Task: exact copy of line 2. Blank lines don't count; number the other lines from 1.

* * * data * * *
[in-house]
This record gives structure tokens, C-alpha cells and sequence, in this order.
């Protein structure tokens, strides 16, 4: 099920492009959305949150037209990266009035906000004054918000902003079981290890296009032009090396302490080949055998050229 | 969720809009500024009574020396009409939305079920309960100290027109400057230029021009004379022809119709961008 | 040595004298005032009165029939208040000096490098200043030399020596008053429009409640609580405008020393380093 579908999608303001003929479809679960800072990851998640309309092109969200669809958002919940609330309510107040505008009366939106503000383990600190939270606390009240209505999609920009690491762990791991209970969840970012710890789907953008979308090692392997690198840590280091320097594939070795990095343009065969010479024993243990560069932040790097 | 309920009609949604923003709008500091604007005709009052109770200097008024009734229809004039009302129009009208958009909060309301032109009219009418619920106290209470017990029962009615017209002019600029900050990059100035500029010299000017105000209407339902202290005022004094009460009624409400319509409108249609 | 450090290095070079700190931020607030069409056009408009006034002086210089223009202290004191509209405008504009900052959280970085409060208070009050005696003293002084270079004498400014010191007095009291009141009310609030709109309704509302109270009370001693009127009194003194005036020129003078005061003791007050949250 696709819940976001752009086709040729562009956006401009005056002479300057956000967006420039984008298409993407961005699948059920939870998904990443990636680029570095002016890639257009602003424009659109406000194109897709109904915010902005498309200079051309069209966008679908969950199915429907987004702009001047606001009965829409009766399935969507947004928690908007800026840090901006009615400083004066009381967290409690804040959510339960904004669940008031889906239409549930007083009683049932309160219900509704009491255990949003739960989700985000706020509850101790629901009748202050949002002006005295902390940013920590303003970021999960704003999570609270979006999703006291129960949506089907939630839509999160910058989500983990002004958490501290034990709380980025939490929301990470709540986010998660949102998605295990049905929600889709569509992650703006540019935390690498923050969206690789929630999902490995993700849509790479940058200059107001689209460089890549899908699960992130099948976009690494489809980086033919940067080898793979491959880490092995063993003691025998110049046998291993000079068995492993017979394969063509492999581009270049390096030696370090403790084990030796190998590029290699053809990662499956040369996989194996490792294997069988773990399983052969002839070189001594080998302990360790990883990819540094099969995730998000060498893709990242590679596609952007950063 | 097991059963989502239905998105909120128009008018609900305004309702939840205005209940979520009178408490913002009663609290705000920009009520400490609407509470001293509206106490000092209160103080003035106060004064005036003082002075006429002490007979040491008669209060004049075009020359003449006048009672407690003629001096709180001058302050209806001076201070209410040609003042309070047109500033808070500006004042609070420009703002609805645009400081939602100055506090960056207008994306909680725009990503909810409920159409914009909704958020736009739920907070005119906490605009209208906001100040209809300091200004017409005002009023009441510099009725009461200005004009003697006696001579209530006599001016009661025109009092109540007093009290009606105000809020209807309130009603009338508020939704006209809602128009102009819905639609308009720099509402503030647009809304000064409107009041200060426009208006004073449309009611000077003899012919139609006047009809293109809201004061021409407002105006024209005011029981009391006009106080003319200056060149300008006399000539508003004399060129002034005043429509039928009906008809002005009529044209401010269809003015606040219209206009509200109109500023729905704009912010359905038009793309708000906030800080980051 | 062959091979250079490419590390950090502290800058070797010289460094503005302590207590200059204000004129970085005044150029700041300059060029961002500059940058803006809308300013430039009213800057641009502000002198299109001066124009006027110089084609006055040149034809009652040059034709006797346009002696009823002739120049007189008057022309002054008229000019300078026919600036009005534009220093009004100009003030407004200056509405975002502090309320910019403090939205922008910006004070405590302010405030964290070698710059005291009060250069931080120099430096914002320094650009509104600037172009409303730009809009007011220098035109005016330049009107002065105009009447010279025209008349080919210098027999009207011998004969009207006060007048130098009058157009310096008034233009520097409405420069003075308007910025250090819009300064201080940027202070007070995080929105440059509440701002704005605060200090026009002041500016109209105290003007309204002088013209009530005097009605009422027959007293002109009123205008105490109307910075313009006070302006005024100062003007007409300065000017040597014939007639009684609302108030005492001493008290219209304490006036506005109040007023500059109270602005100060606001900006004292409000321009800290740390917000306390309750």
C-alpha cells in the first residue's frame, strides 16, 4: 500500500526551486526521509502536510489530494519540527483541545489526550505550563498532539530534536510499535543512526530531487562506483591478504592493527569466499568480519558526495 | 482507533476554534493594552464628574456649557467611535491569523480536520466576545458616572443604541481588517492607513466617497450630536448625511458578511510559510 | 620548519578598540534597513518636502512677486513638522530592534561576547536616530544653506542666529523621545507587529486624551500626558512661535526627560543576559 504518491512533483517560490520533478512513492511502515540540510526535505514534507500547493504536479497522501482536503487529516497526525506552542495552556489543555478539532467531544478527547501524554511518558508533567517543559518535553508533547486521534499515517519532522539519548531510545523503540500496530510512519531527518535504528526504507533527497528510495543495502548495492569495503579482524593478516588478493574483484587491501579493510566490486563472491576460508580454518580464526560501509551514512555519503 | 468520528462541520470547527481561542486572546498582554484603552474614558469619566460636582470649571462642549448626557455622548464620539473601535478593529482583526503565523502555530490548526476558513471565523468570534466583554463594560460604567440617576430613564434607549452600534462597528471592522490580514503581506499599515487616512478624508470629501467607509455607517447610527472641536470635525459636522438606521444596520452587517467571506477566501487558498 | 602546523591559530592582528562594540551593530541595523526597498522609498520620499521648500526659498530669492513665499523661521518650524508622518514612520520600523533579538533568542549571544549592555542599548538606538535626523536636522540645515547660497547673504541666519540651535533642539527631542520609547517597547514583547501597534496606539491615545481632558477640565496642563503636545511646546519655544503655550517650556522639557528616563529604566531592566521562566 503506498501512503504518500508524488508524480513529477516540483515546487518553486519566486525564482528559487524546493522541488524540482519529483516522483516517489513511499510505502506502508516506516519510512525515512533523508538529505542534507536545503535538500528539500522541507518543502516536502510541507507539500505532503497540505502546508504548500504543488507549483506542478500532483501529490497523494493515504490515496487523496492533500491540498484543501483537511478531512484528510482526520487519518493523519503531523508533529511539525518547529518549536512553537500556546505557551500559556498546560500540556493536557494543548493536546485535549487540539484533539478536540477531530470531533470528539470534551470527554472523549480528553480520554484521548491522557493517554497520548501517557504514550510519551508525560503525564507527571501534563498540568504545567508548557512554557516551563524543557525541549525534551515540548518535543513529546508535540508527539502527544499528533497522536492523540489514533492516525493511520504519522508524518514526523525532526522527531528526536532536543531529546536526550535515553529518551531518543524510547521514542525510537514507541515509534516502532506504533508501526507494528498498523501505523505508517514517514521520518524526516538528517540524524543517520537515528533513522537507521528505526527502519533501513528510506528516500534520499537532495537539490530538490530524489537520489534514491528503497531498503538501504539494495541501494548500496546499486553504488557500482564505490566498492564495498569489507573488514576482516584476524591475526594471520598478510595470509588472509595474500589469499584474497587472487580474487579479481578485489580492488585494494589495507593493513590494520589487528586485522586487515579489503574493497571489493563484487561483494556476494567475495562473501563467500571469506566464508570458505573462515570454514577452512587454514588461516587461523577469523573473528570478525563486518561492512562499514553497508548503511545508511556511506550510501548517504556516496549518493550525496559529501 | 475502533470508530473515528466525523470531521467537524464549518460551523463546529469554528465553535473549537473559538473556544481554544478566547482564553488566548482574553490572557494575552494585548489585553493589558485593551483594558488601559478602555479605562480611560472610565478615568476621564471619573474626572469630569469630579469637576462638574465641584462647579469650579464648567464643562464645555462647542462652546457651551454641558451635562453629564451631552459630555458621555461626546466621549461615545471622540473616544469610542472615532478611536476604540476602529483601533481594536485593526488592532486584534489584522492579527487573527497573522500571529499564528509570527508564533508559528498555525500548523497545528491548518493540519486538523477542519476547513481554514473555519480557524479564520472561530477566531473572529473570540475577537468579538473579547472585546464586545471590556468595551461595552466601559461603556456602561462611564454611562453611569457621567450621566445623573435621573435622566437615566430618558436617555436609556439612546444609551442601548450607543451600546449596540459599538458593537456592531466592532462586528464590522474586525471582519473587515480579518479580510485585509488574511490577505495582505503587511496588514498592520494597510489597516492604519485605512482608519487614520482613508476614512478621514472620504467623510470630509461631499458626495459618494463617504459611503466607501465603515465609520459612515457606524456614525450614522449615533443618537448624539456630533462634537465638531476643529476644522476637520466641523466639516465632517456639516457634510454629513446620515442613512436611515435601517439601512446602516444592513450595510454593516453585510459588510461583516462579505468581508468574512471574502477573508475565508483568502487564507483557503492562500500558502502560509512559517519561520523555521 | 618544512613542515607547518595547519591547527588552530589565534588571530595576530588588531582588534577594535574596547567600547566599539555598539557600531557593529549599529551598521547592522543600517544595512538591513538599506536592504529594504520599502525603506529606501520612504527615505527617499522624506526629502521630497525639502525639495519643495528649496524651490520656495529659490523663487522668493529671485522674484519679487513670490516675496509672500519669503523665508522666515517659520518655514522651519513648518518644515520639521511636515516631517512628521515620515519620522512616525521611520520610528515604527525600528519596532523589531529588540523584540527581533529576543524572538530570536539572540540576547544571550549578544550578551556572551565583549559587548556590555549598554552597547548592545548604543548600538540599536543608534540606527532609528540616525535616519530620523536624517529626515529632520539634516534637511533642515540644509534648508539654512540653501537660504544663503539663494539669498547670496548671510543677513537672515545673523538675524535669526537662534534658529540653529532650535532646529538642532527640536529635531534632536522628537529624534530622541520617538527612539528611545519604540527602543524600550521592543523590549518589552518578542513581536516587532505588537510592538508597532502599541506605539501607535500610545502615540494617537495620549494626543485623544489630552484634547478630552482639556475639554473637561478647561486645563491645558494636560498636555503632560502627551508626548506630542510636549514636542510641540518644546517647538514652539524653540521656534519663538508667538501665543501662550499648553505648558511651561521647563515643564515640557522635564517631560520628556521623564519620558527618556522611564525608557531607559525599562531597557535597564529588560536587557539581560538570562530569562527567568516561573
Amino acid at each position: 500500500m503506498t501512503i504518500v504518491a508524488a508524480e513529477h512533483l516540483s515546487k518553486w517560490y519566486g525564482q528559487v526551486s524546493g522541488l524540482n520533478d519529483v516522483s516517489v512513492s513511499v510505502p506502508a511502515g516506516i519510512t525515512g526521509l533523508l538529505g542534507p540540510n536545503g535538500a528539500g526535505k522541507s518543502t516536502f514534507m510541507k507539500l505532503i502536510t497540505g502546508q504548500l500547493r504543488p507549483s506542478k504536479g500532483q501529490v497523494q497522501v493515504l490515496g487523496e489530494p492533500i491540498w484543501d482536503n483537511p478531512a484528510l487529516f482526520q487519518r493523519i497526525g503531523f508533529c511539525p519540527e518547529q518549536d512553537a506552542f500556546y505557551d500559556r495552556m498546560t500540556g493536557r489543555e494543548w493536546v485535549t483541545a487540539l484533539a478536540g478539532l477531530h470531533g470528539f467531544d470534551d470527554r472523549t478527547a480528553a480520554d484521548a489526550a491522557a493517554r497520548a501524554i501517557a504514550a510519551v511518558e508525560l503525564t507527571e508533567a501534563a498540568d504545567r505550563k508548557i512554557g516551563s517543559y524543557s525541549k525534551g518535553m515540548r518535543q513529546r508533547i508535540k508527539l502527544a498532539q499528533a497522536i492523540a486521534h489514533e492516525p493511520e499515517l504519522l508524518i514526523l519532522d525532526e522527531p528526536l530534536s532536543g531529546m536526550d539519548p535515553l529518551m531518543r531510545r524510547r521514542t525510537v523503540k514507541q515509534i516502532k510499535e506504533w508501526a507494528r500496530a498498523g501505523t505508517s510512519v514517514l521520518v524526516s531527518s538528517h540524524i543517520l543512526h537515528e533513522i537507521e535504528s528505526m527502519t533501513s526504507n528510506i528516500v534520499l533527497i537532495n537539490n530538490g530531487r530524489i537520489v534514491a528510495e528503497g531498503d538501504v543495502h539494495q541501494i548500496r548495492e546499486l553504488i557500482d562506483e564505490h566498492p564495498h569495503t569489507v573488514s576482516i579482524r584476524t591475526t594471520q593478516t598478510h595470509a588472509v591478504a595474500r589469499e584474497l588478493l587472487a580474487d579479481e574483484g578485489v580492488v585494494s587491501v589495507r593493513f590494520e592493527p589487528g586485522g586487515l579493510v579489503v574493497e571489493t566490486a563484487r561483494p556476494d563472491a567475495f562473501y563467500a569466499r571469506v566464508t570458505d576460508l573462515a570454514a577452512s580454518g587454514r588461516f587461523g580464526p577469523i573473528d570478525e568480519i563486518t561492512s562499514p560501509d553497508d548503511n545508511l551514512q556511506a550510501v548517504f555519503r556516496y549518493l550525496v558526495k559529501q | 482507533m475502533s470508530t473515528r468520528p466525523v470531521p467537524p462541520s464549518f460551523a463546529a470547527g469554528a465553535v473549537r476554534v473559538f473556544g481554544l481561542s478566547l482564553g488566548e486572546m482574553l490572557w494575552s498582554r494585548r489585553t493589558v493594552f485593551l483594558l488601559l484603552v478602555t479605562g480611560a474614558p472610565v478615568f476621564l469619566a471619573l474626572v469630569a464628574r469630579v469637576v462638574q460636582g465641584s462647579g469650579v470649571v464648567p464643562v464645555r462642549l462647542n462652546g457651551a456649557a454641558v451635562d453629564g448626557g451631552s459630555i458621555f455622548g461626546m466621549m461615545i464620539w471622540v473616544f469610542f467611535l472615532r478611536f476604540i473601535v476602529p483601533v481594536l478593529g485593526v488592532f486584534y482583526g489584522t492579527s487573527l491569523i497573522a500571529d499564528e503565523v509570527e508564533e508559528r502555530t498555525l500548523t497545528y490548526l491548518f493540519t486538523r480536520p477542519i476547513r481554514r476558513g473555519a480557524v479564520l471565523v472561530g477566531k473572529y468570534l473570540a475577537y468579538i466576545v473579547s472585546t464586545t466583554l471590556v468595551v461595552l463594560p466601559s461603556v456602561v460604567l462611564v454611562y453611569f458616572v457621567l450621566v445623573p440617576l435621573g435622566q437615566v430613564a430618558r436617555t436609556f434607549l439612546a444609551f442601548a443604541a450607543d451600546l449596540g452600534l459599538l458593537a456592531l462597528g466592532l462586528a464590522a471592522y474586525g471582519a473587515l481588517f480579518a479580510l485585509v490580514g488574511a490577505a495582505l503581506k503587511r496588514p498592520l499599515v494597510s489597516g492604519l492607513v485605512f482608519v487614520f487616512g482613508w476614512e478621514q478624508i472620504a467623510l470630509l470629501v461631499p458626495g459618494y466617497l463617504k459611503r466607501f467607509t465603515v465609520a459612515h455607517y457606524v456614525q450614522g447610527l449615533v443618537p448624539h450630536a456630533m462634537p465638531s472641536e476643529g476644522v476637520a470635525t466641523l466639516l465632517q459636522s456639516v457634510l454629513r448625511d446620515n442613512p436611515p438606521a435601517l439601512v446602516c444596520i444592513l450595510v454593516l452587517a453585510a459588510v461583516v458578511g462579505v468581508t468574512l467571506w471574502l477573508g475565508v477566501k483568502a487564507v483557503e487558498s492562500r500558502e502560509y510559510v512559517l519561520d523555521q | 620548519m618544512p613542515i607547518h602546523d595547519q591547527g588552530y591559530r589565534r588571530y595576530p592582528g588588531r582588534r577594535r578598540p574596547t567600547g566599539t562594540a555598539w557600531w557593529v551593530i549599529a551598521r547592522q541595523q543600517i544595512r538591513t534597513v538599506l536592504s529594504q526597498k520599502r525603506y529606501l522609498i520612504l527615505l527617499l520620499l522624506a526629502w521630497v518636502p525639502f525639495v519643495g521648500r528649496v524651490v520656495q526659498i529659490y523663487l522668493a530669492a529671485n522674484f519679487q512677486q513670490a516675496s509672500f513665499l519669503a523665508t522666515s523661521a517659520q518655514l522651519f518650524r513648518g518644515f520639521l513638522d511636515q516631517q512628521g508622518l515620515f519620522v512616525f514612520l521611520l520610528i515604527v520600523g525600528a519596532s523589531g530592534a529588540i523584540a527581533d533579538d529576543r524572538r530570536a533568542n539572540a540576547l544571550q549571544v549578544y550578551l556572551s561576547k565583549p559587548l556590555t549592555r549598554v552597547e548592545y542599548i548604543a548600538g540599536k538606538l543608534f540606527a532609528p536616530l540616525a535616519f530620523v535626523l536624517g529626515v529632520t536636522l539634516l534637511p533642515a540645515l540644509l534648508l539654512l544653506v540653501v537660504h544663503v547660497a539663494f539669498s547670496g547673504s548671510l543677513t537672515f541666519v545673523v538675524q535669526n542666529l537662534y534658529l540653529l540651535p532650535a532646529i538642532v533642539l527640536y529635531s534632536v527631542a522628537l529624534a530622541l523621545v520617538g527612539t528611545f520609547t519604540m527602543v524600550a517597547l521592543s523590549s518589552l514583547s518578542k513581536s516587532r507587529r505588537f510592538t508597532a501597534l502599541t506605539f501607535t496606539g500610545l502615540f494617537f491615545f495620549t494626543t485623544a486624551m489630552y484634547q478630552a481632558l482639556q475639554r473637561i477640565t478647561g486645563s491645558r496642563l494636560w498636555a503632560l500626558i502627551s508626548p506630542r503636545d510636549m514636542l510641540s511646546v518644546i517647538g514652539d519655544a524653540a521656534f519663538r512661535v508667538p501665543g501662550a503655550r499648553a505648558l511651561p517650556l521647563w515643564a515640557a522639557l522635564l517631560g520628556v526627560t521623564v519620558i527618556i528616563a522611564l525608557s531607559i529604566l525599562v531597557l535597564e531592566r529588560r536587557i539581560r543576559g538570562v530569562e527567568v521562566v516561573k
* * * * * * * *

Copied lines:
This record gives structure tokens, C-alpha cells and sequence, in this order.